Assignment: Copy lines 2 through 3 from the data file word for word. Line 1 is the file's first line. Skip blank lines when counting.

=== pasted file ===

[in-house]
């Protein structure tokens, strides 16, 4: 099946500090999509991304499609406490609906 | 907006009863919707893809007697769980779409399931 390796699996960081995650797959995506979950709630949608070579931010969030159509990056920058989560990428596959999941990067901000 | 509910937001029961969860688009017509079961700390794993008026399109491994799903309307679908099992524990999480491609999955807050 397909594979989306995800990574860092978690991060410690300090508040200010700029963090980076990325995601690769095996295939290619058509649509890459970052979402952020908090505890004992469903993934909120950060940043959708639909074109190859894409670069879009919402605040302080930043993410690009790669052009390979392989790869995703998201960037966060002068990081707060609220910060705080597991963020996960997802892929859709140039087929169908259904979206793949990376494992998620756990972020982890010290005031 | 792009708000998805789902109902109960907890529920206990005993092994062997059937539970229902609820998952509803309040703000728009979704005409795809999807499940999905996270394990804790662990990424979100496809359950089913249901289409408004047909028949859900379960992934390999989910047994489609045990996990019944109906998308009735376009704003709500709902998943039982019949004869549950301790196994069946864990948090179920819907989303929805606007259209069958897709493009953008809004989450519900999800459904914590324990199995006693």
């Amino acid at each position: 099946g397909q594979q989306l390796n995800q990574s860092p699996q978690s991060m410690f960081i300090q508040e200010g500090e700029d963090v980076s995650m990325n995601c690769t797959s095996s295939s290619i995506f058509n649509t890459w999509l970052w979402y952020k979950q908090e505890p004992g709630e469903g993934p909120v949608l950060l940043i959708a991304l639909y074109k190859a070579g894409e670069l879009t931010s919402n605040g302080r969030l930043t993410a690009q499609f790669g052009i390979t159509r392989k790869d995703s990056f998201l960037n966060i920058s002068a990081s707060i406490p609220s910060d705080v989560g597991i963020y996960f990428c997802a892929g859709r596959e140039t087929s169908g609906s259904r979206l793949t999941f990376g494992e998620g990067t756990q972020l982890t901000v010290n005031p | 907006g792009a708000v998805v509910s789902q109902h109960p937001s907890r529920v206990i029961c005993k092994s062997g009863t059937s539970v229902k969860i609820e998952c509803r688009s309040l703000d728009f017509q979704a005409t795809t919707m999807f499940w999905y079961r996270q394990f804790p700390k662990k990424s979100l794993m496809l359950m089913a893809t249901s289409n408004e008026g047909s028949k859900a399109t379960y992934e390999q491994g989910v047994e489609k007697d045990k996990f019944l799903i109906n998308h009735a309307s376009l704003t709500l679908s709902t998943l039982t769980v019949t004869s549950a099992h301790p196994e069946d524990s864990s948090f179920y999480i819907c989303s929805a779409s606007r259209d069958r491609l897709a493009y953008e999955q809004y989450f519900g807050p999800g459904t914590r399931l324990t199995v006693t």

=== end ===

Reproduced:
């Protein structure tokens, strides 16, 4: 099946500090999509991304499609406490609906 | 907006009863919707893809007697769980779409399931 390796699996960081995650797959995506979950709630949608070579931010969030159509990056920058989560990428596959999941990067901000 | 509910937001029961969860688009017509079961700390794993008026399109491994799903309307679908099992524990999480491609999955807050 397909594979989306995800990574860092978690991060410690300090508040200010700029963090980076990325995601690769095996295939290619058509649509890459970052979402952020908090505890004992469903993934909120950060940043959708639909074109190859894409670069879009919402605040302080930043993410690009790669052009390979392989790869995703998201960037966060002068990081707060609220910060705080597991963020996960997802892929859709140039087929169908259904979206793949990376494992998620756990972020982890010290005031 | 792009708000998805789902109902109960907890529920206990005993092994062997059937539970229902609820998952509803309040703000728009979704005409795809999807499940999905996270394990804790662990990424979100496809359950089913249901289409408004047909028949859900379960992934390999989910047994489609045990996990019944109906998308009735376009704003709500709902998943039982019949004869549950301790196994069946864990948090179920819907989303929805606007259209069958897709493009953008809004989450519900999800459904914590324990199995006693």
């Amino acid at each position: 099946g397909q594979q989306l390796n995800q990574s860092p699996q978690s991060m410690f960081i300090q508040e200010g500090e700029d963090v980076s995650m990325n995601c690769t797959s095996s295939s290619i995506f058509n649509t890459w999509l970052w979402y952020k979950q908090e505890p004992g709630e469903g993934p909120v949608l950060l940043i959708a991304l639909y074109k190859a070579g894409e670069l879009t931010s919402n605040g302080r969030l930043t993410a690009q499609f790669g052009i390979t159509r392989k790869d995703s990056f998201l960037n966060i920058s002068a990081s707060i406490p609220s910060d705080v989560g597991i963020y996960f990428c997802a892929g859709r596959e140039t087929s169908g609906s259904r979206l793949t999941f990376g494992e998620g990067t756990q972020l982890t901000v010290n005031p | 907006g792009a708000v998805v509910s789902q109902h109960p937001s907890r529920v206990i029961c005993k092994s062997g009863t059937s539970v229902k969860i609820e998952c509803r688009s309040l703000d728009f017509q979704a005409t795809t919707m999807f499940w999905y079961r996270q394990f804790p700390k662990k990424s979100l794993m496809l359950m089913a893809t249901s289409n408004e008026g047909s028949k859900a399109t379960y992934e390999q491994g989910v047994e489609k007697d045990k996990f019944l799903i109906n998308h009735a309307s376009l704003t709500l679908s709902t998943l039982t769980v019949t004869s549950a099992h301790p196994e069946d524990s864990s948090f179920y999480i819907c989303s929805a779409s606007r259209d069958r491609l897709a493009y953008e999955q809004y989450f519900g807050p999800g459904t914590r399931l324990t199995v006693t």